Farewell and Remember Me is an album by The Boys of the Lough, released in 1987.
The Best of Patrick Street is the first compilation album by Patrick Street, released in 1995 on the NECTAR label.
Eight Frames a Second is the debut album by British folk musician Ralph McTell. Released in the UK in 1968, it is notable for being the first record produced by Gus Dudgeon, and the first arranged by Tony Visconti.
Still Rovin', (Rover Records) is the 2007 album release by Irish/Canadian folk music group The Irish Rovers. The liner notes read, "Not counting the numerous compilation records, this will be our 30th album..." It is a studio album recorded in both Canada and Ireland, and mixed in Nanaimo, British Columbia. This is the first recording without original band member, Joe Millar, since 1968.
Transatlantic Sessions is the collective title for a series of musical productions by Glasgow-based Pelicula Films Ltd, funded by- and produced for BBC Scotland, BBC Four and RTÉ of Ireland. The productions comprise collaborative live performances by various leading folk, bluegrass and country musicians from both sides of the North Atlantic, playing music from Scotland, Ireland, England and North America, who congregate under the musical direction of Aly Bain and Jerry Douglas to record and film a set of half-hour TV episodes. The Television director is Mike Alexander and the producer is Douglas Eadie.
Skerryvore are a Scottish Celtic Rock group formed on Tiree, Argyll and Bute in 2004. The band started off with Tiree brothers Daniel Gillespie and Martin Gillespie, alongside regular Tiree visitor Fraser West and his friend Alec Dalglish, both from Livingston, West Lothian. The group took their name from the Skerryvore lighthouse that lies 12 miles off the coast of Tiree. The group’s present line-up includes Craig Espie, Alan Scobie, Jodie Bremaneson and, since April 2017, Scott Wood. Skerryvore have released five studio albums, with an additional ‘deluxe’ version of one including some live tracks.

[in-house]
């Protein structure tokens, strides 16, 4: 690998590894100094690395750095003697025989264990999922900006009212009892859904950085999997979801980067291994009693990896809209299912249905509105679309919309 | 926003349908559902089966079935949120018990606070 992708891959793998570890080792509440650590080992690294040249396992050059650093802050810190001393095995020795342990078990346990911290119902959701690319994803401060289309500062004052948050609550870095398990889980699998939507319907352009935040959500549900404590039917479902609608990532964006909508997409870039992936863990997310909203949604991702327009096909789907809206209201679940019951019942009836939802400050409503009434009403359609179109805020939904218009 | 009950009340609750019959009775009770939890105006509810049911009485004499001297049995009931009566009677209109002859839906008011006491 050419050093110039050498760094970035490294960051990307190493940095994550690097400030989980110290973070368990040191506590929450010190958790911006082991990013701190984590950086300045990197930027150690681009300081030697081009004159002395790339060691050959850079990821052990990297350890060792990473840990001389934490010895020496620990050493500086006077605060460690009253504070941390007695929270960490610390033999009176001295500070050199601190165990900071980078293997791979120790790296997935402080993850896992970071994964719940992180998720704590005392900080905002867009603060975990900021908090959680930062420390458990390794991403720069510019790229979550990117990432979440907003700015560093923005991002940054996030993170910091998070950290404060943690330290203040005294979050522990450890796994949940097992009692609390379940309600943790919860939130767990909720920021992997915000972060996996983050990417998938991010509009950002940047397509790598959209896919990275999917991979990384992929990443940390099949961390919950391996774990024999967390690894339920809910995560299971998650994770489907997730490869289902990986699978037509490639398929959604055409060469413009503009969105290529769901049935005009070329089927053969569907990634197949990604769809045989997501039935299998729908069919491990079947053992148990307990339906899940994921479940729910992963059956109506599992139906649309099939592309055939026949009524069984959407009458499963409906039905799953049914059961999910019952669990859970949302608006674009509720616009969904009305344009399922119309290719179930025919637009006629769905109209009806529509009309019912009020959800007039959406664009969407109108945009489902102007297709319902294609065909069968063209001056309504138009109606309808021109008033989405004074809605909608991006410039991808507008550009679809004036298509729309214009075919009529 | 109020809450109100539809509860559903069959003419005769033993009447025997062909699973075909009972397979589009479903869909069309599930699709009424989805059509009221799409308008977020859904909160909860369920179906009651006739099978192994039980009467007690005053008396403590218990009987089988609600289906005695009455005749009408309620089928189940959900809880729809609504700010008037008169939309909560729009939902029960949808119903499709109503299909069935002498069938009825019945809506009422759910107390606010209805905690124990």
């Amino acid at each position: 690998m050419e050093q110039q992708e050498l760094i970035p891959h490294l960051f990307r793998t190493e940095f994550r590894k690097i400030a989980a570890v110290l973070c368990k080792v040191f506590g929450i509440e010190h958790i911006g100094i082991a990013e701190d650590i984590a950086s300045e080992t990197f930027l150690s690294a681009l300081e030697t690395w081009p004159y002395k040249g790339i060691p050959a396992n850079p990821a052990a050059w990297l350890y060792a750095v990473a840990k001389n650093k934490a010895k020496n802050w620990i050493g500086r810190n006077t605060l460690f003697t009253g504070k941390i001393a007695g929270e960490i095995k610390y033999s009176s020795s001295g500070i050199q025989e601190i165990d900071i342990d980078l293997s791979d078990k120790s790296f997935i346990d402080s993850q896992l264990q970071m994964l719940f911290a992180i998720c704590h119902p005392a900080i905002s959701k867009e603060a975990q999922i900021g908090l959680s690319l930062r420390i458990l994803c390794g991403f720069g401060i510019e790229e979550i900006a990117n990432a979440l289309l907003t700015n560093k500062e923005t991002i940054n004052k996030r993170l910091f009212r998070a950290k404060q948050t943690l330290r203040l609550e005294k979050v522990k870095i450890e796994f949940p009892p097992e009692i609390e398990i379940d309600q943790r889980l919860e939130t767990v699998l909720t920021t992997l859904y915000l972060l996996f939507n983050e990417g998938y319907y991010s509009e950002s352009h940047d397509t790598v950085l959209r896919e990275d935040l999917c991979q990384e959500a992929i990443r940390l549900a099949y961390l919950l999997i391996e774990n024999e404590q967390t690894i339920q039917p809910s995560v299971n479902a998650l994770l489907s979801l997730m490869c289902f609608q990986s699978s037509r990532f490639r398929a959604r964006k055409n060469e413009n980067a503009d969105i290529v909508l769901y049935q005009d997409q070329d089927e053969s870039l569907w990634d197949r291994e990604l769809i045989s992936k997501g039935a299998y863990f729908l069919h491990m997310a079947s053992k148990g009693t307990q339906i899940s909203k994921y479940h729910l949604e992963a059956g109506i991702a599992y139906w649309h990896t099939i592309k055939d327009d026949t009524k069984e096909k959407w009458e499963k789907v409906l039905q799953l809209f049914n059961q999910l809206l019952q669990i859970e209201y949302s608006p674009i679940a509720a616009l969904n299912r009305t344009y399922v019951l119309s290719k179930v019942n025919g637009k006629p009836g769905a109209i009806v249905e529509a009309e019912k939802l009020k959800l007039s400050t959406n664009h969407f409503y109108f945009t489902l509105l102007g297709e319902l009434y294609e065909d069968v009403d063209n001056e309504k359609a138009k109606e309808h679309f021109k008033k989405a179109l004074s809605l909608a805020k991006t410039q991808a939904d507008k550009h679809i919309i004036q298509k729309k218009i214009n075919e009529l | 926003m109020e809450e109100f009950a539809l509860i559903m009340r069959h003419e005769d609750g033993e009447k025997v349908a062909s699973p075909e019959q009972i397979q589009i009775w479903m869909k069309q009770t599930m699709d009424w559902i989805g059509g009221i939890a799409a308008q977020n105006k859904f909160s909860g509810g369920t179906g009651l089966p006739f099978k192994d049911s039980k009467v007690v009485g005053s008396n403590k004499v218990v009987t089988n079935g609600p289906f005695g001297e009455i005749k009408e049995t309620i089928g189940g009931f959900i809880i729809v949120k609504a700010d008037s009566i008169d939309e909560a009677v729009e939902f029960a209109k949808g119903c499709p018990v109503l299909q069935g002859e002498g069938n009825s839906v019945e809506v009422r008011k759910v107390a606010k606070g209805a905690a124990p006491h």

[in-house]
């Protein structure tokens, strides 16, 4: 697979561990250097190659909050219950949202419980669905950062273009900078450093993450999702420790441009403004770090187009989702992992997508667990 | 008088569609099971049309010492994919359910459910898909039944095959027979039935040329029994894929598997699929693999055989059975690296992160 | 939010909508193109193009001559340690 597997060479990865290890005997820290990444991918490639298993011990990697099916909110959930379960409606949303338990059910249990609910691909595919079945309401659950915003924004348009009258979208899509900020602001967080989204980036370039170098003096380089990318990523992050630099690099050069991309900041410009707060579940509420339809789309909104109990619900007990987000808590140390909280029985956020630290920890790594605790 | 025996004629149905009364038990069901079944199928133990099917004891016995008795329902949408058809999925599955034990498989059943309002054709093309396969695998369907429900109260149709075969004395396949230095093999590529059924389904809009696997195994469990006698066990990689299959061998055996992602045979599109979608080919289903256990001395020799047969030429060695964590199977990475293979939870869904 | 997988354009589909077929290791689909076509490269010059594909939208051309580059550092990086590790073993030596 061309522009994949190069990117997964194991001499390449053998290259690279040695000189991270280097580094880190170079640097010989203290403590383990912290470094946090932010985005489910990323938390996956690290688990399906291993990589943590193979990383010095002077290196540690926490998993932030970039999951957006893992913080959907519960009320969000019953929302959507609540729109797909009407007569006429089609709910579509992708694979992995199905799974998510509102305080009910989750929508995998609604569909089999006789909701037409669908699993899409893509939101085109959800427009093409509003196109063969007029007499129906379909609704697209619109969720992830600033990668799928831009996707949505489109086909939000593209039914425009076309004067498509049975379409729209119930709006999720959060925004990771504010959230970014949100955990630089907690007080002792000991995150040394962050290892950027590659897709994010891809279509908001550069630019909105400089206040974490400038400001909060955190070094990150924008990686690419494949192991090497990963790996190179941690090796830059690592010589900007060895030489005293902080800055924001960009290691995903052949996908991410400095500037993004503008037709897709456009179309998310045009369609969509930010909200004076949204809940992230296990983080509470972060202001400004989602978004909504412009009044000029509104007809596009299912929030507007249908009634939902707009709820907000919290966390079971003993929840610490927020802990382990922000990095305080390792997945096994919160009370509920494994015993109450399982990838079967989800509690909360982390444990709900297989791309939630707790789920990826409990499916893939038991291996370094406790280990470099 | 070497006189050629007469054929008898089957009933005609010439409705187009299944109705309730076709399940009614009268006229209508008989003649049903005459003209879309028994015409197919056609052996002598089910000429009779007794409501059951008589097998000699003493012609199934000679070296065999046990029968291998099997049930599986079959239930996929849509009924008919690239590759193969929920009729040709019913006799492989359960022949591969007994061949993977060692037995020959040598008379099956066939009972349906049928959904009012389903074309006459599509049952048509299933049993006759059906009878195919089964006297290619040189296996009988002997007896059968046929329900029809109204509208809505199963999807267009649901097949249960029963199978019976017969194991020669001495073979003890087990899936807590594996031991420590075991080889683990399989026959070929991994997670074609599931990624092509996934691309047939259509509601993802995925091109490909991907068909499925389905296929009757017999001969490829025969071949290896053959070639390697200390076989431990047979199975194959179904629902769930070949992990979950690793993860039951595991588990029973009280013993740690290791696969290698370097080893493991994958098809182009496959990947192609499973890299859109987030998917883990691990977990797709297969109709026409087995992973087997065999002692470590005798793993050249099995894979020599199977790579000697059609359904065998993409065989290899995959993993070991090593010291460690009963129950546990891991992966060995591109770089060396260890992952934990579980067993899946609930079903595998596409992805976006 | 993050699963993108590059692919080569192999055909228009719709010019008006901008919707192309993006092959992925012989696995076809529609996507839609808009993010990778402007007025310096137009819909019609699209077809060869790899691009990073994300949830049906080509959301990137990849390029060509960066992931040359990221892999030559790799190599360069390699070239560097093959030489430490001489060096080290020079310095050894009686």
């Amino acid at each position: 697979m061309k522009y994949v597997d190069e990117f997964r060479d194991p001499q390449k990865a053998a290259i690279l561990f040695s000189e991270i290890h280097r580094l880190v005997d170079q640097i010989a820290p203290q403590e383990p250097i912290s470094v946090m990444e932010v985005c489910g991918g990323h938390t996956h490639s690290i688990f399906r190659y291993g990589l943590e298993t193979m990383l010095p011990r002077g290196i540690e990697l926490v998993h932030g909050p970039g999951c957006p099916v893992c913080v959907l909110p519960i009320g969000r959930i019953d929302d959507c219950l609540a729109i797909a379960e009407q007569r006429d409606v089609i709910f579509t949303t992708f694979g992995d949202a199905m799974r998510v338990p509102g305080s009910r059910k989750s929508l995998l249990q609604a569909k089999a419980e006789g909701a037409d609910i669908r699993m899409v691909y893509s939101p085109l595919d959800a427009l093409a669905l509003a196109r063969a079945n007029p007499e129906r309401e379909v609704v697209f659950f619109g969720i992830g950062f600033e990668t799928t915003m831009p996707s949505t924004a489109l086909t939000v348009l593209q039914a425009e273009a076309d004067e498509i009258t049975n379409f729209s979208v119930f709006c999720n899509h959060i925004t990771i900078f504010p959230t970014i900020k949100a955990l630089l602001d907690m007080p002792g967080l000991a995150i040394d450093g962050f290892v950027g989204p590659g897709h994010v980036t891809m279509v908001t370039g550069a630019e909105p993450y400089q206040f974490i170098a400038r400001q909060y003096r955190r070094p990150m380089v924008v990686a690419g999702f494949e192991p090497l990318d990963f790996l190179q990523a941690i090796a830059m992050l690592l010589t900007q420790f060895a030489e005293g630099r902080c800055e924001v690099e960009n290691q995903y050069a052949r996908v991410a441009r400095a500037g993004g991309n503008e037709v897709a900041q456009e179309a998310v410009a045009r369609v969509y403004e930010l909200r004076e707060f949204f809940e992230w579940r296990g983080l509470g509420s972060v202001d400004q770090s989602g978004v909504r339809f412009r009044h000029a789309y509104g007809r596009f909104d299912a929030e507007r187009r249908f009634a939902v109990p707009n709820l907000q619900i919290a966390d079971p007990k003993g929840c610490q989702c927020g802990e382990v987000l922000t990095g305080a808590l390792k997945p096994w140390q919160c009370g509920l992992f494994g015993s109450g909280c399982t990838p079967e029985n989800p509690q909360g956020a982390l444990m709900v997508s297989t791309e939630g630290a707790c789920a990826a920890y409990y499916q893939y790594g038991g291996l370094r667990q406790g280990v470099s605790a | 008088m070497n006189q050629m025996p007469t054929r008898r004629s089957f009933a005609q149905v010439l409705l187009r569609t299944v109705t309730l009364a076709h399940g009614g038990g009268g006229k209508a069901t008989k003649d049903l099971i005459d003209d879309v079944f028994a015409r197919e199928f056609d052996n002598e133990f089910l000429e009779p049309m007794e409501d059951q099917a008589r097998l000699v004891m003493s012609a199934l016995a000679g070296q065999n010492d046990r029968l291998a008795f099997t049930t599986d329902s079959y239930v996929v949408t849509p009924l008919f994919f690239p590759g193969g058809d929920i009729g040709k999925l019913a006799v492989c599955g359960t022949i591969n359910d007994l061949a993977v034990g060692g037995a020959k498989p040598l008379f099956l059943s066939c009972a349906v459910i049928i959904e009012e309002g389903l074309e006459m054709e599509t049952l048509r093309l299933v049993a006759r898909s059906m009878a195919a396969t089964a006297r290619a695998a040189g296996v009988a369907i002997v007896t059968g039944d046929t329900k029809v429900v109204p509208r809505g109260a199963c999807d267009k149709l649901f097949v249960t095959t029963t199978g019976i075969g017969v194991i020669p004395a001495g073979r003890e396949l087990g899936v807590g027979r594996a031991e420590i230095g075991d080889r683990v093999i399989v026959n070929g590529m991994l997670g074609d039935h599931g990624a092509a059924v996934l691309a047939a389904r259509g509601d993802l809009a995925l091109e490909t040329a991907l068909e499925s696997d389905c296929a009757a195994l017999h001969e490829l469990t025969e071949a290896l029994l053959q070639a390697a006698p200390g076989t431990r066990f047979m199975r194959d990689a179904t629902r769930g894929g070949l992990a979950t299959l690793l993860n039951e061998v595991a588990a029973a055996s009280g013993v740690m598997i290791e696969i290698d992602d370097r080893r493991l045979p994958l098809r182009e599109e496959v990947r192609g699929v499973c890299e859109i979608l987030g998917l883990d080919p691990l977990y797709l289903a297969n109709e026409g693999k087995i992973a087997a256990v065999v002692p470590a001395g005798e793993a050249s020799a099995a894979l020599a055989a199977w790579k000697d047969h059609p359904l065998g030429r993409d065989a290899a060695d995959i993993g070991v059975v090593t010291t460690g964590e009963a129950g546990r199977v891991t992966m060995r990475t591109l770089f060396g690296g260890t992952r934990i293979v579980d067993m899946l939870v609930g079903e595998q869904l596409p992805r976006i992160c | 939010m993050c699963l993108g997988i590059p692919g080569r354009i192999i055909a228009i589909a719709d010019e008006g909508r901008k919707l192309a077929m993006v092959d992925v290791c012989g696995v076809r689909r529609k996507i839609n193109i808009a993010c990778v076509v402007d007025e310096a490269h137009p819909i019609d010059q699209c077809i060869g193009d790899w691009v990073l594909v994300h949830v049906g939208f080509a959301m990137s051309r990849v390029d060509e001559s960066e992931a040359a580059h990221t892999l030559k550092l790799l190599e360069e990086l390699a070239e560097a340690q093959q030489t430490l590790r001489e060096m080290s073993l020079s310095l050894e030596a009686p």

Parallel Lines is a one-off album by Dick Gaughan and Andy Irvine, recorded in August 1981 at Günter Pauler's Tonstudio in St Blasien/Herrenhaus, Northeim, Germany, and released in 1982 on the German FolkFreak-Platten label.
On the Fly is the ninth album by the Irish folk band Patrick Street, released in 2007 on Loftus Music.
Between the Jigs and the Reels: A Retrospective is a two-disc anthology by the Irish folk band Planxty. It includes a 17-track CD and a 36-track DVD with over two hours of previously unreleased footage (1972–1982) from RTÉ archives.
Handful of Earth is the fifth solo studio album by Scottish folk musician and singer Dick Gaughan, released in 1981 by Topic Records. The album was Gaughan's first after spending several years largely avoiding playing music while regaining his health following a mental breakdown in 1979. Containing an array of traditional and contemporary folk songs performed on guitar with open tunings, Handful of Earth was by far Gaughan's most political to that point, and was inspired by the political turmoil in Scotland following the Conservative Party victory at the 1979 general election.